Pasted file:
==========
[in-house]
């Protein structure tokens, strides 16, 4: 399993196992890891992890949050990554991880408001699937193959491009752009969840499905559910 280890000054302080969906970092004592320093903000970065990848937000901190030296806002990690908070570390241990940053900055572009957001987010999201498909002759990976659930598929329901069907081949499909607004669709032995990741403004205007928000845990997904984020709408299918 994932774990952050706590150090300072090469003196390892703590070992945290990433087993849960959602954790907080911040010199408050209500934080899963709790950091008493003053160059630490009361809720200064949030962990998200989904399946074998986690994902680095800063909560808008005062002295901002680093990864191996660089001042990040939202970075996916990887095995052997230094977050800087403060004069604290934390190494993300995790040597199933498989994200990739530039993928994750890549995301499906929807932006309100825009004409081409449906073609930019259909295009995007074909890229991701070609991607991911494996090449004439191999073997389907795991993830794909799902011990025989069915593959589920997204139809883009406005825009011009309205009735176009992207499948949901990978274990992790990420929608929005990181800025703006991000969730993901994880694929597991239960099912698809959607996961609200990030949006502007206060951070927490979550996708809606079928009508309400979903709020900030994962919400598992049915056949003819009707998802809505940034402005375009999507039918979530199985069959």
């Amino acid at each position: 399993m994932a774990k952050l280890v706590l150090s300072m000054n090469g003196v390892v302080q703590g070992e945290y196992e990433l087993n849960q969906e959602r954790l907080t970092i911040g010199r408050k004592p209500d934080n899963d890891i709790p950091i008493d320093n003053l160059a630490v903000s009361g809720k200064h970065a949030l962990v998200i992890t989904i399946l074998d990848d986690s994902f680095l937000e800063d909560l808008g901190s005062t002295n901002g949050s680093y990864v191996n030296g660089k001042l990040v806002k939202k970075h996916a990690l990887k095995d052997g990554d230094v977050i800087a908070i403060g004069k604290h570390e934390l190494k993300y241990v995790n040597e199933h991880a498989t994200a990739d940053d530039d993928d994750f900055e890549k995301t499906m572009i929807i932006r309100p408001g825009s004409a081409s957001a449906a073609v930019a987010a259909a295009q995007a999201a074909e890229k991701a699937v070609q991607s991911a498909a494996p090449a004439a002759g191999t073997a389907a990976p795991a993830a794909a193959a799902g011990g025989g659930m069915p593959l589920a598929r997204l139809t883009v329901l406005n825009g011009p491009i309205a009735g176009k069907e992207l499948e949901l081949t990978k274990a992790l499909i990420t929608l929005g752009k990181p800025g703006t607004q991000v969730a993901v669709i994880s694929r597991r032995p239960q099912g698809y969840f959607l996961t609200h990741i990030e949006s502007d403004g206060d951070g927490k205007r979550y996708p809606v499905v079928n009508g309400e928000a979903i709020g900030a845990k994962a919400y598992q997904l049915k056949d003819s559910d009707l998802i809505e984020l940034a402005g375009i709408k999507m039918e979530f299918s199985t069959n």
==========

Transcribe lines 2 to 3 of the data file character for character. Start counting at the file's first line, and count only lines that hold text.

């Protein structure tokens, strides 16, 4: 399993196992890891992890949050990554991880408001699937193959491009752009969840499905559910 280890000054302080969906970092004592320093903000970065990848937000901190030296806002990690908070570390241990940053900055572009957001987010999201498909002759990976659930598929329901069907081949499909607004669709032995990741403004205007928000845990997904984020709408299918 994932774990952050706590150090300072090469003196390892703590070992945290990433087993849960959602954790907080911040010199408050209500934080899963709790950091008493003053160059630490009361809720200064949030962990998200989904399946074998986690994902680095800063909560808008005062002295901002680093990864191996660089001042990040939202970075996916990887095995052997230094977050800087403060004069604290934390190494993300995790040597199933498989994200990739530039993928994750890549995301499906929807932006309100825009004409081409449906073609930019259909295009995007074909890229991701070609991607991911494996090449004439191999073997389907795991993830794909799902011990025989069915593959589920997204139809883009406005825009011009309205009735176009992207499948949901990978274990992790990420929608929005990181800025703006991000969730993901994880694929597991239960099912698809959607996961609200990030949006502007206060951070927490979550996708809606079928009508309400979903709020900030994962919400598992049915056949003819009707998802809505940034402005375009999507039918979530199985069959």
């Amino acid at each position: 399993m994932a774990k952050l280890v706590l150090s300072m000054n090469g003196v390892v302080q703590g070992e945290y196992e990433l087993n849960q969906e959602r954790l907080t970092i911040g010199r408050k004592p209500d934080n899963d890891i709790p950091i008493d320093n003053l160059a630490v903000s009361g809720k200064h970065a949030l962990v998200i992890t989904i399946l074998d990848d986690s994902f680095l937000e800063d909560l808008g901190s005062t002295n901002g949050s680093y990864v191996n030296g660089k001042l990040v806002k939202k970075h996916a990690l990887k095995d052997g990554d230094v977050i800087a908070i403060g004069k604290h570390e934390l190494k993300y241990v995790n040597e199933h991880a498989t994200a990739d940053d530039d993928d994750f900055e890549k995301t499906m572009i929807i932006r309100p408001g825009s004409a081409s957001a449906a073609v930019a987010a259909a295009q995007a999201a074909e890229k991701a699937v070609q991607s991911a498909a494996p090449a004439a002759g191999t073997a389907a990976p795991a993830a794909a193959a799902g011990g025989g659930m069915p593959l589920a598929r997204l139809t883009v329901l406005n825009g011009p491009i309205a009735g176009k069907e992207l499948e949901l081949t990978k274990a992790l499909i990420t929608l929005g752009k990181p800025g703006t607004q991000v969730a993901v669709i994880s694929r597991r032995p239960q099912g698809y969840f959607l996961t609200h990741i990030e949006s502007d403004g206060d951070g927490k205007r979550y996708p809606v499905v079928n009508g309400e928000a979903i709020g900030a845990k994962a919400y598992q997904l049915k056949d003819s559910d009707l998802i809505e984020l940034a402005g375009i709408k999507m039918e979530f299918s199985t069959n």